The armchair failure analysis that’s happening in the wake of the I-35W bridge collapse kind of makes me laugh.
- We’ve had good stretch of 90+ heat in the Twin Cities, therefore the bridge couldn’t handle the expansion and collapsed. Please. In July 2006 we had more days above 90 than we did this year, never mind the stretches that were much hotter. I would expect any bridge would be designed to handle expansion in temperatures well above 90.
- With the construction on the bridge and the lanes narrowed from eight in each direction to four the imbalance caused the failure. What?!
- With bumper to bumper traffic on the bridge it had to carry the weight of traffic at a standstill as opposed to traffic at full speed. Weight is weight, no matter the speed. (poorly paraphrased from several different online forums)
I’ll be the first one to tell you I’m no physicist and can’t explain what happened or how it happened but some of these theories are so bizarre, as if the bridge had certain tolerances that we just happened to push too far on August 1. I suppose in a sense that’s what happened, but it’s most likely in conjunction with a major failure. The way people are talking it’s as if any bridge could fall over if we get too many days over 90 degrees or if too many fat people walk across a bridge at the same time. You don’t blame the heat or the fat people, you blame the structural failure.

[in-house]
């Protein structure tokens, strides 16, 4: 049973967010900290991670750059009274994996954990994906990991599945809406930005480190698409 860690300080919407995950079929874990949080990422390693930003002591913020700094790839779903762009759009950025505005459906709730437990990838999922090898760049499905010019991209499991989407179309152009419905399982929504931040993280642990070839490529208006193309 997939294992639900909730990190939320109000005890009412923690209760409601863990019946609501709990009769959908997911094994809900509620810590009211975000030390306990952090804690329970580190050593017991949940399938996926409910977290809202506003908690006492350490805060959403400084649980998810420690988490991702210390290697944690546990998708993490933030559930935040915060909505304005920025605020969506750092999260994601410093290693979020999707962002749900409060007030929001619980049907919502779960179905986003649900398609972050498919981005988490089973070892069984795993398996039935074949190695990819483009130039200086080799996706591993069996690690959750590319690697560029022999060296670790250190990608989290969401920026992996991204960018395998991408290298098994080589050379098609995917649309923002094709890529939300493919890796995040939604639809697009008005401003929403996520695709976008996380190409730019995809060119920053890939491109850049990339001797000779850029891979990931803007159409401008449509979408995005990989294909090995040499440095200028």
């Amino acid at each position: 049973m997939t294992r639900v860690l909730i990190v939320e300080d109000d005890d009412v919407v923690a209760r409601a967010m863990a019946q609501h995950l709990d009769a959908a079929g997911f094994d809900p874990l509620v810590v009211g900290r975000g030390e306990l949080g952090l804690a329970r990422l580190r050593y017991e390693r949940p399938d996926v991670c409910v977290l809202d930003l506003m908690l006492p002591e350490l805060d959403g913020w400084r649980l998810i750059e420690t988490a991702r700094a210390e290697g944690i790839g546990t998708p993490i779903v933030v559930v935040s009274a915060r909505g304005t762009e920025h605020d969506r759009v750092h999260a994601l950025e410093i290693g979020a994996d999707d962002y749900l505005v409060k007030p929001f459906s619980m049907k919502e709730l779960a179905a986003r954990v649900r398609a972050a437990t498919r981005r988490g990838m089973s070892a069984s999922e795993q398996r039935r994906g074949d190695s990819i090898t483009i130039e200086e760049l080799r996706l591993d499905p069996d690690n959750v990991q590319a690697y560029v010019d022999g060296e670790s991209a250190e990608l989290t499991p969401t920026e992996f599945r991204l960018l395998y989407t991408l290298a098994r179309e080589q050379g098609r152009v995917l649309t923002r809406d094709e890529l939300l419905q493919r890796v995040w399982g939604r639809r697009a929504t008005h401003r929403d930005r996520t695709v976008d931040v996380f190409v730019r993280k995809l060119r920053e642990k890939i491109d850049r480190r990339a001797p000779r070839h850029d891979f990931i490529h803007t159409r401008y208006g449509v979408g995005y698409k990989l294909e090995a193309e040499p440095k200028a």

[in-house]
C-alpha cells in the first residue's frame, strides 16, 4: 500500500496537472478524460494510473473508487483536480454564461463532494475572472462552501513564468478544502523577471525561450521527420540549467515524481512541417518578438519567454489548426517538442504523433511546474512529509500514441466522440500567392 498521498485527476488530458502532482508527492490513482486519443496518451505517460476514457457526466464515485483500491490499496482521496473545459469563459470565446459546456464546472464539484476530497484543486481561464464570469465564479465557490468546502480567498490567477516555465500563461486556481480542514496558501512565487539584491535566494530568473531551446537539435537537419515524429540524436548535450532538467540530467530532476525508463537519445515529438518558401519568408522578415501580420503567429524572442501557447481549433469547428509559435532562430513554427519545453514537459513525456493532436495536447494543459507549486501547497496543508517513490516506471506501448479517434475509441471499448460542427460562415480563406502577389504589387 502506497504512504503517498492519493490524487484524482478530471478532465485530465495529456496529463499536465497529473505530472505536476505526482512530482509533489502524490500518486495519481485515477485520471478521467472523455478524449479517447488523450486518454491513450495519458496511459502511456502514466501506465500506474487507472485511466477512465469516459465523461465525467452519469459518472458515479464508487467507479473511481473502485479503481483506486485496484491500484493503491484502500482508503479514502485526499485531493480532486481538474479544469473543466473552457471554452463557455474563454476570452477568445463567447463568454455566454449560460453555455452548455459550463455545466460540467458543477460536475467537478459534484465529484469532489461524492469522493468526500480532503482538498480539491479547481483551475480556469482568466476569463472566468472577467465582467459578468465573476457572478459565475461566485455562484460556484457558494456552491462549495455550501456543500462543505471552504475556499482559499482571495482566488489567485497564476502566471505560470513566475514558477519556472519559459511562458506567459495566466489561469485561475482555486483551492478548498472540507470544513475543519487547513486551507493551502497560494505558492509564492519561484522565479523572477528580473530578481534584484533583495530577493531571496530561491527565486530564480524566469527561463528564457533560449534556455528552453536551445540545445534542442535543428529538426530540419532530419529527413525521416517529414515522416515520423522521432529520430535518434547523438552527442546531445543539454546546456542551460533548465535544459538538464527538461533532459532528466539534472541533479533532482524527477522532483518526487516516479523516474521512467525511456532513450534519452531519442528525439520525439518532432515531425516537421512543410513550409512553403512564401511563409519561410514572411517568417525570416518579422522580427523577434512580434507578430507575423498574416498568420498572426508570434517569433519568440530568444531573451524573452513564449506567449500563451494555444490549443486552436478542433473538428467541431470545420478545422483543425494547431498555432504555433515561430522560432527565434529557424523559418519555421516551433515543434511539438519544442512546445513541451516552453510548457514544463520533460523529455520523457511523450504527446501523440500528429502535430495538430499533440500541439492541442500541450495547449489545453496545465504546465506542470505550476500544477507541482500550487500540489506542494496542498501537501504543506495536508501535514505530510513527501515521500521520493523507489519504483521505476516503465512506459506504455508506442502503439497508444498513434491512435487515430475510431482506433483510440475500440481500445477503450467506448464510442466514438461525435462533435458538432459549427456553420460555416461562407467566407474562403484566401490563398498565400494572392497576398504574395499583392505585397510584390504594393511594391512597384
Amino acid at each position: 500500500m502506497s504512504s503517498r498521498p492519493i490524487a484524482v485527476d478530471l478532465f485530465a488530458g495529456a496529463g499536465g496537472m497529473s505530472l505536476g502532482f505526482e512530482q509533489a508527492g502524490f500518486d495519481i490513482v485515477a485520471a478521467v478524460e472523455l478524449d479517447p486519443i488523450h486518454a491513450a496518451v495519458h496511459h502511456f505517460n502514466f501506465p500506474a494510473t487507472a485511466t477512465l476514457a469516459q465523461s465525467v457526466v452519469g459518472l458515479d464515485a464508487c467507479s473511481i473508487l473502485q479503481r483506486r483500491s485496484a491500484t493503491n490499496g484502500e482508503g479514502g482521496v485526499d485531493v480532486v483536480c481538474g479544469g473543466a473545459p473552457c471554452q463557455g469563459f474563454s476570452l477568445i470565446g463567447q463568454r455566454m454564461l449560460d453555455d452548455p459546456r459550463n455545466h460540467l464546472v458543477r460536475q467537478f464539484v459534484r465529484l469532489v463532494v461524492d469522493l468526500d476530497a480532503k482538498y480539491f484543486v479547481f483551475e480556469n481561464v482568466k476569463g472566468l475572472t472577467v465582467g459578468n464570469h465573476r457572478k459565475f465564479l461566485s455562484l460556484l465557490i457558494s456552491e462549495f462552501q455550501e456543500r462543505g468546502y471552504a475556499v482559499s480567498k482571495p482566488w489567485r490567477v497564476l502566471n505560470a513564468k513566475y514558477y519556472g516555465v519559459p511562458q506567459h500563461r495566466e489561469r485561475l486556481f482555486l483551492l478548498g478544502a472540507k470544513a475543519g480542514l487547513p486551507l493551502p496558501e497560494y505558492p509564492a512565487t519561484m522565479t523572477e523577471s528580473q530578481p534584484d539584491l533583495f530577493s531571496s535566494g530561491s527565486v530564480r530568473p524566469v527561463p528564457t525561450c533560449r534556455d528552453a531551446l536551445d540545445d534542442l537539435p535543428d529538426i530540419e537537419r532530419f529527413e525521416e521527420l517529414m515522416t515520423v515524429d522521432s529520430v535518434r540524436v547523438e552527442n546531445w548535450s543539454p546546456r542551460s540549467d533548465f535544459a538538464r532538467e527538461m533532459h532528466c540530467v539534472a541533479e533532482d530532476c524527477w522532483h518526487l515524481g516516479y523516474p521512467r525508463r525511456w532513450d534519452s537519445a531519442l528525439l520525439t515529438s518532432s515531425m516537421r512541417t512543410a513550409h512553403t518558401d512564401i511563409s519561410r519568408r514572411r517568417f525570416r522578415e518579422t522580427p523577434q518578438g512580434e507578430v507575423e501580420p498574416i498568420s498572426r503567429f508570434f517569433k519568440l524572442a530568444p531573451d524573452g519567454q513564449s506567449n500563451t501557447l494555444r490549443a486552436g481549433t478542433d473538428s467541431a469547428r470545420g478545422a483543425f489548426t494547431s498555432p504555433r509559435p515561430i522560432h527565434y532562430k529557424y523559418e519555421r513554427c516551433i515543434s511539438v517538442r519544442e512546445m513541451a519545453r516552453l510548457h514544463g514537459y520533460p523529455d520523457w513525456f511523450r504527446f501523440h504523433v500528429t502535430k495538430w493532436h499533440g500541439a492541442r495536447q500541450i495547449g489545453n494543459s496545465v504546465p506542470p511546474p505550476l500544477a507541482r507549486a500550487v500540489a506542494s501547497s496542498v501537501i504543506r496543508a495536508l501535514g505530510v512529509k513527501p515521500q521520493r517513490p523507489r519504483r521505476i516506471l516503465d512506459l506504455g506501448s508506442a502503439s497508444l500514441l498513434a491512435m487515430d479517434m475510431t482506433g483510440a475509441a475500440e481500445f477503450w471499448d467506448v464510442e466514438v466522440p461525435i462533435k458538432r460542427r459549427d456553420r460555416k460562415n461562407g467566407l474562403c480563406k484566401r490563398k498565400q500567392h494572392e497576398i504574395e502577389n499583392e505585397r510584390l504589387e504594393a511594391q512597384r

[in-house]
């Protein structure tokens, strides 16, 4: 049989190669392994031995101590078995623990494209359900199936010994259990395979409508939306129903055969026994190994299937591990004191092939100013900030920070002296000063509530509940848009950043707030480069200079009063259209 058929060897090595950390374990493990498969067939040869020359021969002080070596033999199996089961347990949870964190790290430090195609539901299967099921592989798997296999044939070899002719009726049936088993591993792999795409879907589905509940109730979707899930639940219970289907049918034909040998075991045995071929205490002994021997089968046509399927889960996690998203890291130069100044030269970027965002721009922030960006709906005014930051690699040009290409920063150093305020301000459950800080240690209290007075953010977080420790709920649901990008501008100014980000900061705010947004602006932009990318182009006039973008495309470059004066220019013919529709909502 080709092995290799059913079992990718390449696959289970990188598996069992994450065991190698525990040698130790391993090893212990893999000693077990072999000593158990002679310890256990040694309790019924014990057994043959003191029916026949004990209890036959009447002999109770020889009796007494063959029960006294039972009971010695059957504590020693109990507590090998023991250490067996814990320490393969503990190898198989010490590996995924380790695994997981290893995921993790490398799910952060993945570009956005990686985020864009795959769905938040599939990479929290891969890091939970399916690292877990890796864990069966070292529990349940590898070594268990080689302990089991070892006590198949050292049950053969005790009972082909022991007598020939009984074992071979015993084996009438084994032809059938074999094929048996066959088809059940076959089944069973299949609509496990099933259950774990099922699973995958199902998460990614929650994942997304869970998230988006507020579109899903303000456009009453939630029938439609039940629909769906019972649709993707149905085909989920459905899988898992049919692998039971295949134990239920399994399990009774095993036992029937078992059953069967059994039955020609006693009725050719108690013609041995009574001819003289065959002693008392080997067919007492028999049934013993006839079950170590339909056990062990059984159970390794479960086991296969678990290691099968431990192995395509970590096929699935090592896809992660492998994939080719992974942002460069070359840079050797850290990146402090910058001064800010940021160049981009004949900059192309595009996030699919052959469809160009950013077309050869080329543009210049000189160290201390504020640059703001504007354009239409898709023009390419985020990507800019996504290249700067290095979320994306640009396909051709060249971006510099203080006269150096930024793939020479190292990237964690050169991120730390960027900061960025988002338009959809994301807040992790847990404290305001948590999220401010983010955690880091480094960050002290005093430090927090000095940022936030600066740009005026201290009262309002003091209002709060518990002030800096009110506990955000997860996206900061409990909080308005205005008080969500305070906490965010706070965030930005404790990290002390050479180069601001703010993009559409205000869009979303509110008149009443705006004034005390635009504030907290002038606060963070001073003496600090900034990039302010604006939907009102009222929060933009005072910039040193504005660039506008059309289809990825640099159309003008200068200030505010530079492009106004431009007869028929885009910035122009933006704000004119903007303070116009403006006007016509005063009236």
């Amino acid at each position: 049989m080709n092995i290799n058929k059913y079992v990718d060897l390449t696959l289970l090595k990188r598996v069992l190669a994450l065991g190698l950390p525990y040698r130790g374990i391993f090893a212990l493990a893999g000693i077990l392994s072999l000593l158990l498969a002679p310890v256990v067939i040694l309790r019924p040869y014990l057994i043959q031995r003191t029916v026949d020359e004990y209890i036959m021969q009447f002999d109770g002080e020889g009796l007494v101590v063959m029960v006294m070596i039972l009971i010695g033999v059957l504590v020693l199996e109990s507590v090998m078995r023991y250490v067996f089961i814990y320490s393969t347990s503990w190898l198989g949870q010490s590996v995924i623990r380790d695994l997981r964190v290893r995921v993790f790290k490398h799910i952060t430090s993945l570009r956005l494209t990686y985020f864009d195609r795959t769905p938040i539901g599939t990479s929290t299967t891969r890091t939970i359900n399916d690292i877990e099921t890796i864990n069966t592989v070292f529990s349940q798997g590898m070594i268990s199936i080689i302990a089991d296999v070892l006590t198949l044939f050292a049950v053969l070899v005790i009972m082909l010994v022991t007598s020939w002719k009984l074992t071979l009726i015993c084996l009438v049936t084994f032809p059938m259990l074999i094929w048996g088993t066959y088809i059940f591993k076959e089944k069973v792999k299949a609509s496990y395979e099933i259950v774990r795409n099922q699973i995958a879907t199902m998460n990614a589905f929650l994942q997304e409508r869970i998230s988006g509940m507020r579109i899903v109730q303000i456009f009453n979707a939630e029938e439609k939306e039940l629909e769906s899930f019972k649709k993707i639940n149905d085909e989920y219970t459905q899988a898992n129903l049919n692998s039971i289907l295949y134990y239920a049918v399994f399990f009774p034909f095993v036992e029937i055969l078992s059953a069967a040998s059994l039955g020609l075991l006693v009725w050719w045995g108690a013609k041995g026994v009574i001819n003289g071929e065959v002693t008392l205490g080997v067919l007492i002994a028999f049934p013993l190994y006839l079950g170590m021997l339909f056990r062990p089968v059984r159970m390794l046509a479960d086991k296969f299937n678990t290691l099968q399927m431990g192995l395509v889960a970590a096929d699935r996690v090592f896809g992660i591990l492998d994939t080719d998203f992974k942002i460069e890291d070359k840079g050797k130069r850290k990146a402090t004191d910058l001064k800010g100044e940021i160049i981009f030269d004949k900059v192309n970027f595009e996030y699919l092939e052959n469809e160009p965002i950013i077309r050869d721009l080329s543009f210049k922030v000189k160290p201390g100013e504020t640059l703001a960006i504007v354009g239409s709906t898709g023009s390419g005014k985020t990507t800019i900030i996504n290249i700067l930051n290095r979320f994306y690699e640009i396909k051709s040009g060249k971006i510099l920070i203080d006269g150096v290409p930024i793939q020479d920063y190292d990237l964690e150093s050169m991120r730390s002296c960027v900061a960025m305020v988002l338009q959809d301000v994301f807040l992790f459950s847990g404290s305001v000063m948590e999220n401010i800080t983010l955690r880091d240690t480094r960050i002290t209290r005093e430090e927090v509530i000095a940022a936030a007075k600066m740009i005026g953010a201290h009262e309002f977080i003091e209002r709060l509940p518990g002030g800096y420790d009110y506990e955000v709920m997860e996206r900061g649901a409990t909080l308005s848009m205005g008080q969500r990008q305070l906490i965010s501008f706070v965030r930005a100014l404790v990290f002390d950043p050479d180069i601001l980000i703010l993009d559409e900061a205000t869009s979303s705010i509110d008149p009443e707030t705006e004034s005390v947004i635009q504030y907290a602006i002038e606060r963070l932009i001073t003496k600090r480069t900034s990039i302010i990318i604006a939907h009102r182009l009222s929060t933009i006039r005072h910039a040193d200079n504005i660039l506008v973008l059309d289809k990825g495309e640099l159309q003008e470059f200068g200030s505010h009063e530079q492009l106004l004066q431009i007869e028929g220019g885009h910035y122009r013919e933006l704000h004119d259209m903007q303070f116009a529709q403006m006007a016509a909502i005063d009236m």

For all the talk of “structural deficiencies” and the what not, this is most likely a bridge that had some issues but they didn’t appear to be catastrophic. Turns out we were wrong and it was catastrophic. But I don’t think there’s going to be any smoking gun of Joe Blow didn’t tighten a bolt or overlooked this massive hole in the steel truss. And while improving infrastructure is important, it’s not like this bridge would have been first in line for replacement if we had millions or even billions to spend on infrastructure. They talked about replacing it by 2020. We had systems in place and those systems were followed. Obviously those systems will now be closely inspected and hopefully some improvements made if possible
But bottom line: I think this was a simple accident. I doubt many changes in procedure or funding would have changed that. There are no conspiracies here or scapegoats we can easily blame.
Of course we’ll know for sure in about a year when the report comes out and we can all stop doing armchair failure analysis.